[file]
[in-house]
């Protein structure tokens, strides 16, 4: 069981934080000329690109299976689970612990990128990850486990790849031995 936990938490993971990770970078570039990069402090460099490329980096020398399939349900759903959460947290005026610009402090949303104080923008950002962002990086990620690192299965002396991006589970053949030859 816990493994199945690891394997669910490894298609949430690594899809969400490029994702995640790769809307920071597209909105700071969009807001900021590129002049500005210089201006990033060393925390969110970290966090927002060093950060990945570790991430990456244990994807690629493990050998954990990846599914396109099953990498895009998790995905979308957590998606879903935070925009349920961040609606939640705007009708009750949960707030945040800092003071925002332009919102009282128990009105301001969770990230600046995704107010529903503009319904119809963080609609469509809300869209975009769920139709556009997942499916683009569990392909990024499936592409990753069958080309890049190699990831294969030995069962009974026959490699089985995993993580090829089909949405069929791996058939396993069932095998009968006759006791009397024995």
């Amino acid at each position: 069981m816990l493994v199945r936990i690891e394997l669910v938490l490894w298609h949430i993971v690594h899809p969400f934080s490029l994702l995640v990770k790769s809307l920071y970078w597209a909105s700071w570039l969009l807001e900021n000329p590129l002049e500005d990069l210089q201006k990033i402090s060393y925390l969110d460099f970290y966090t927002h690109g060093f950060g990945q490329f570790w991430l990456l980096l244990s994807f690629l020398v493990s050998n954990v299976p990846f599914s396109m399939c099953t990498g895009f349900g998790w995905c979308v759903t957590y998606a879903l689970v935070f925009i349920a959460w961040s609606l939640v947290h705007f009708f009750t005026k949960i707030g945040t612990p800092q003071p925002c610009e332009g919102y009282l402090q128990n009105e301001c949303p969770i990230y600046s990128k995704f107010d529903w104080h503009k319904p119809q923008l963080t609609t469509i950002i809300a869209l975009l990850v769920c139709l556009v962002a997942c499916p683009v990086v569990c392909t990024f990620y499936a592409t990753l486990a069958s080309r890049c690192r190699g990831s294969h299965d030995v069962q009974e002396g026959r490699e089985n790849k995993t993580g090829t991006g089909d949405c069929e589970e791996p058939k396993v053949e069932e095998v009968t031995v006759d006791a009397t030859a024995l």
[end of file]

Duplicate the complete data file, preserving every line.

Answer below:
[in-house]
């Protein structure tokens, strides 16, 4: 069981934080000329690109299976689970612990990128990850486990790849031995 936990938490993971990770970078570039990069402090460099490329980096020398399939349900759903959460947290005026610009402090949303104080923008950002962002990086990620690192299965002396991006589970053949030859 816990493994199945690891394997669910490894298609949430690594899809969400490029994702995640790769809307920071597209909105700071969009807001900021590129002049500005210089201006990033060393925390969110970290966090927002060093950060990945570790991430990456244990994807690629493990050998954990990846599914396109099953990498895009998790995905979308957590998606879903935070925009349920961040609606939640705007009708009750949960707030945040800092003071925002332009919102009282128990009105301001969770990230600046995704107010529903503009319904119809963080609609469509809300869209975009769920139709556009997942499916683009569990392909990024499936592409990753069958080309890049190699990831294969030995069962009974026959490699089985995993993580090829089909949405069929791996058939396993069932095998009968006759006791009397024995």
């Amino acid at each position: 069981m816990l493994v199945r936990i690891e394997l669910v938490l490894w298609h949430i993971v690594h899809p969400f934080s490029l994702l995640v990770k790769s809307l920071y970078w597209a909105s700071w570039l969009l807001e900021n000329p590129l002049e500005d990069l210089q201006k990033i402090s060393y925390l969110d460099f970290y966090t927002h690109g060093f950060g990945q490329f570790w991430l990456l980096l244990s994807f690629l020398v493990s050998n954990v299976p990846f599914s396109m399939c099953t990498g895009f349900g998790w995905c979308v759903t957590y998606a879903l689970v935070f925009i349920a959460w961040s609606l939640v947290h705007f009708f009750t005026k949960i707030g945040t612990p800092q003071p925002c610009e332009g919102y009282l402090q128990n009105e301001c949303p969770i990230y600046s990128k995704f107010d529903w104080h503009k319904p119809q923008l963080t609609t469509i950002i809300a869209l975009l990850v769920c139709l556009v962002a997942c499916p683009v990086v569990c392909t990024f990620y499936a592409t990753l486990a069958s080309r890049c690192r190699g990831s294969h299965d030995v069962q009974e002396g026959r490699e089985n790849k995993t993580g090829t991006g089909d949405c069929e589970e791996p058939k396993v053949e069932e095998v009968t031995v006759d006791a009397t030859a024995l």